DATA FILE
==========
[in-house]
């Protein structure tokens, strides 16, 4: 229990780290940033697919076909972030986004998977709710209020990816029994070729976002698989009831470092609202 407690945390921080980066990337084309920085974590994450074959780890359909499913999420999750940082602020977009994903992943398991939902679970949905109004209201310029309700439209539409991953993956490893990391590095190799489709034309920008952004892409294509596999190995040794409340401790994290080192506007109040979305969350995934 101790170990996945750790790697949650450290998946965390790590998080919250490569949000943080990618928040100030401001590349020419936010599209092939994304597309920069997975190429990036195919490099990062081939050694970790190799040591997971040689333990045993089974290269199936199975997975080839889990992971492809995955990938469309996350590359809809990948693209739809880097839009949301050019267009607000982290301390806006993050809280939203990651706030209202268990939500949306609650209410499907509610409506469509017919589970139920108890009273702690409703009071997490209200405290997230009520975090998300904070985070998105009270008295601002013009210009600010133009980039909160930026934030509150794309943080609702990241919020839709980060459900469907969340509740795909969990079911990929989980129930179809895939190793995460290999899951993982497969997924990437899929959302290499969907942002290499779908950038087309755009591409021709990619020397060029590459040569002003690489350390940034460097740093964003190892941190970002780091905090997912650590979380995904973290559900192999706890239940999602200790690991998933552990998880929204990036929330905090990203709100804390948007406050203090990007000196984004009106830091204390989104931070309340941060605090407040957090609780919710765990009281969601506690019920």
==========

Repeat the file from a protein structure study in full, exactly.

[in-house]
């Protein structure tokens, strides 16, 4: 229990780290940033697919076909972030986004998977709710209020990816029994070729976002698989009831470092609202 407690945390921080980066990337084309920085974590994450074959780890359909499913999420999750940082602020977009994903992943398991939902679970949905109004209201310029309700439209539409991953993956490893990391590095190799489709034309920008952004892409294509596999190995040794409340401790994290080192506007109040979305969350995934 101790170990996945750790790697949650450290998946965390790590998080919250490569949000943080990618928040100030401001590349020419936010599209092939994304597309920069997975190429990036195919490099990062081939050694970790190799040591997971040689333990045993089974290269199936199975997975080839889990992971492809995955990938469309996350590359809809990948693209739809880097839009949301050019267009607000982290301390806006993050809280939203990651706030209202268990939500949306609650209410499907509610409506469509017919589970139920108890009273702690409703009071997490209200405290997230009520975090998300904070985070998105009270008295601002013009210009600010133009980039909160930026934030509150794309943080609702990241919020839709980060459900469907969340509740795909969990079911990929989980129930179809895939190793995460290999899951993982497969997924990437899929959302290499969907942002290499779908950038087309755009591409021709990619020397060029590459040569002003690489350390940034460097740093964003190892941190970002780091905090997912650590979380995904973290559900192999706890239940999602200790690991998933552990998880929204990036929330905090990203709100804390948007406050203090990007000196984004009106830091204390989104931070309340941060605090407040957090609780919710765990009281969601506690019920």